By Jodi Mullen
Tonight the News Room bar on Leith Street will play host to Edinburgh’s first ‘Tweetup‘, an informal gathering for local users of social networking phenomenon Twitter. The meet follows the success of last month’s Edinburgh Twestival, a charity event which saw Twitter users raise thousands of pounds for good causes.
Over the last few months Twitter has become something of a media darling, with news organisations, including the BBC, and a host of major and minor celebrities jumping aboard the bandwagon. But the service, heralded as ‘the next Facebook‘ by some, has alienated many internet users who have questioned whether it’s anything more than a new way to waste time.
So what is Twitter exactly? In a nutshell, it’s a way to exchange short messages, also known as ‘tweets’, each no more than 140 characters long, over the internet. Subscribing to another user’s tweets is as simple as choosing to ‘follow’ them. The updates will then show on your own Twitter page, along with those of anyone else you follow.
Naturally, Twitter is reciprocal in nature. Just as you’re free to follow other users, they’re also free to follow you and view your tweets. Messages can be sent to other users by adding ‘@’ and their username at the beginning of a tweet – so, for example, replying to me on Twitter would just involve beginning the message with ‘@jodimullen‘.
Unlike Facebook and other popular social networking services, follower lists on Twitter are rarely confined to real-life friends and colleagues. With millions of users around the world, it’s easy to follow anyone who grabs your interest and build up a network of hundreds, or even thousands, of people you’ve never met but with whom you share interests.
The nature of individual tweets and their actual worth has been hotly debated by social media experts. Critics point out that at their worst, tweets can be little more than constant updates from boring people with nothing better to do, made all the more obnoxious by the fact that they can be shared with such a vast audience.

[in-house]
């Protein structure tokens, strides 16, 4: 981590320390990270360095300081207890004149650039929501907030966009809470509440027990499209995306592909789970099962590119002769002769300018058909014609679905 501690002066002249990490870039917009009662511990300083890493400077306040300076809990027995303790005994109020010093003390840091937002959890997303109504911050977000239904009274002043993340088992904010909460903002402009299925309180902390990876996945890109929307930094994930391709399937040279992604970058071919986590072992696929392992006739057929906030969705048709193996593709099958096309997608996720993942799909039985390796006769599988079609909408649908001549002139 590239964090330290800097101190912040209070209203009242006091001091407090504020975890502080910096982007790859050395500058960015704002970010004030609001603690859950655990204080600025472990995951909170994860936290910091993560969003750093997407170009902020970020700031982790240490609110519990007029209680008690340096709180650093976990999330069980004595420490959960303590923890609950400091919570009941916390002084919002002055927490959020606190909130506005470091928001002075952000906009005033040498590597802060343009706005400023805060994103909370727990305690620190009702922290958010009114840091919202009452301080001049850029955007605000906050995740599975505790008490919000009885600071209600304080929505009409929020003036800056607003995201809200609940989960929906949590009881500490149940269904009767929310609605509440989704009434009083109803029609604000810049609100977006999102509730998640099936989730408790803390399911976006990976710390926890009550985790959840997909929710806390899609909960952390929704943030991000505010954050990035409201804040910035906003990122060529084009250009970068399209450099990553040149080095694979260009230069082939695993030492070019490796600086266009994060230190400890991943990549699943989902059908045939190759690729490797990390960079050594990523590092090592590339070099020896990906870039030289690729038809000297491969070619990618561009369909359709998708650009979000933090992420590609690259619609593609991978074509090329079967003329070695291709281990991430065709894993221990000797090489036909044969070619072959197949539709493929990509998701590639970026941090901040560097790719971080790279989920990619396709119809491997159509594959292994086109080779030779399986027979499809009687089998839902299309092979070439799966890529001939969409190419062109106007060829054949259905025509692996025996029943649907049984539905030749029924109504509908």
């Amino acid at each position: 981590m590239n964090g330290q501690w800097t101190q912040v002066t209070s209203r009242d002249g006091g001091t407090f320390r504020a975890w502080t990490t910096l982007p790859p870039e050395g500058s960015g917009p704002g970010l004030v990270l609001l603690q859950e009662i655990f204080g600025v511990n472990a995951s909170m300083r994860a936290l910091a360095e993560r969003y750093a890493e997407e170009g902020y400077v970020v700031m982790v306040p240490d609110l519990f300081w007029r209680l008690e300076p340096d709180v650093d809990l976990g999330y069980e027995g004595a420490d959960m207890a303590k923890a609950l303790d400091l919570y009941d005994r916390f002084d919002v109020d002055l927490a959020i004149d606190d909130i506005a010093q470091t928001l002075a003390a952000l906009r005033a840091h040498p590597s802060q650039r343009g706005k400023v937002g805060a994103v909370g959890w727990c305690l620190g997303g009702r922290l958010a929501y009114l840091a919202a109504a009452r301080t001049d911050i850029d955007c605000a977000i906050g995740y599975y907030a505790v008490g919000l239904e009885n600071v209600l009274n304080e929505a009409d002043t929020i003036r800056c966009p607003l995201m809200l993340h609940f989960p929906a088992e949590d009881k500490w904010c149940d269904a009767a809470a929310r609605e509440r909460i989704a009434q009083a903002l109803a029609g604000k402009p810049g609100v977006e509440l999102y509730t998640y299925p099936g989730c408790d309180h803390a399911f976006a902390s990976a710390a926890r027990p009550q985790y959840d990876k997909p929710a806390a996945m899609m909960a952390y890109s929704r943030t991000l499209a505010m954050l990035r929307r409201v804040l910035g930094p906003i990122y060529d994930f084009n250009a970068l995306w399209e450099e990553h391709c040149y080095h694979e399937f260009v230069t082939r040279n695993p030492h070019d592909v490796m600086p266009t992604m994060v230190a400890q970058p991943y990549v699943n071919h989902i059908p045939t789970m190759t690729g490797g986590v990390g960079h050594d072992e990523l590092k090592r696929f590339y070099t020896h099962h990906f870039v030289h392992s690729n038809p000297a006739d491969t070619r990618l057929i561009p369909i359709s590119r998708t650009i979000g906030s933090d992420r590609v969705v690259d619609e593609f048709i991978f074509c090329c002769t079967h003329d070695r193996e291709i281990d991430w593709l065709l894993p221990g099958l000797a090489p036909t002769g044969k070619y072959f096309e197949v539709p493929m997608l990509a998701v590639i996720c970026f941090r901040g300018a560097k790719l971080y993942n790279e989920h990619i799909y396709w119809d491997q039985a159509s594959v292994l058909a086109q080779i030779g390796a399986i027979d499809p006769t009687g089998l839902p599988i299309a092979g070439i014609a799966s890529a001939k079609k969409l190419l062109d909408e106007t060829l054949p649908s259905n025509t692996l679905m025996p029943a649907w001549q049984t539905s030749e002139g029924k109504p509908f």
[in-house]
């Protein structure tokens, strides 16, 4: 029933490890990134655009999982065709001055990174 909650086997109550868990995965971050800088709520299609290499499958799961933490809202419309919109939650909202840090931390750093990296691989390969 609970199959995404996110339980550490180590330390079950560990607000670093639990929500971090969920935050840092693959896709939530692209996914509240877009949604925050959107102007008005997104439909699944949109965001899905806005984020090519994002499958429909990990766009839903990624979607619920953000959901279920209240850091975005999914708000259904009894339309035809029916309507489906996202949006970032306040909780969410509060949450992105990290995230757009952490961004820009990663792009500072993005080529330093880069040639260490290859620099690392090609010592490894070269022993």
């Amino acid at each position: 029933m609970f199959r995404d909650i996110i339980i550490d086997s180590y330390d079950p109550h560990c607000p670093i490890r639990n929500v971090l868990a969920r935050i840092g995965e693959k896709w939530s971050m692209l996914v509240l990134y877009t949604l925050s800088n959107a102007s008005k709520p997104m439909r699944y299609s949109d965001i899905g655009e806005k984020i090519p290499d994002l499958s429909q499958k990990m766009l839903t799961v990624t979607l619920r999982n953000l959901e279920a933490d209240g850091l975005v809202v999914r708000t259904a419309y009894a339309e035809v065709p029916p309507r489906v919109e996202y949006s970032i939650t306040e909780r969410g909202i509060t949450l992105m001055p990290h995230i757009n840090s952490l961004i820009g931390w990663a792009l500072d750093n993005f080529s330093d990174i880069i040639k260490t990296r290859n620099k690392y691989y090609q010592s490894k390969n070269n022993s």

However, others have pointed to the many positive uses of Twitter. The service has become almost omnipresent amongst technology and IT professionals and has proved an important means of communication at various conferences and networking events. Many companies now issue announcements about software updates and new features over Twitter as it’s often the fastest way to disseminate information online. It’s an excellent way to share links and to make contacts online and has already become an indispensable networking tool for thousands of users.
And when Twitter has broken into mainstream news, it has usually done so in spectacular fashion. The service underpinned much of the Barack Obama’s online campaign in the run-up to last year’s presidential election and his team were praised for engaging with voters via the latest technology. More recently a group of mountain climbers in the Swiss alps were rescued after one of the team posted to Twitter that conditions had become dangerous and that members of the party were missing. His followers were able to alert the authorities and the climbers were airlifted to safety, though one man died on the mountain.
The service has also attracted a number of celebrity users, with Stephen Fry being one famous early adapter. Fry holds the record for the highest number of Twitter followers for a single user – well over 300,000 at last count. He has used Twitter to keep in touch with his fans as well as promoting his latest work. Jonathon Ross, Russell Brand and Alan Davies also have strong online presences, with ever-increasing numbers of followers.
Getting started with Twitter is easy – simply create an account at the service’s website, find some likely people to follow and start tweeting! For those interested in meeting Edinburgh’s Twitterati in the flesh, there’s still room for a few more at tonight’s Tweetup but the last few places are expected to go quickly.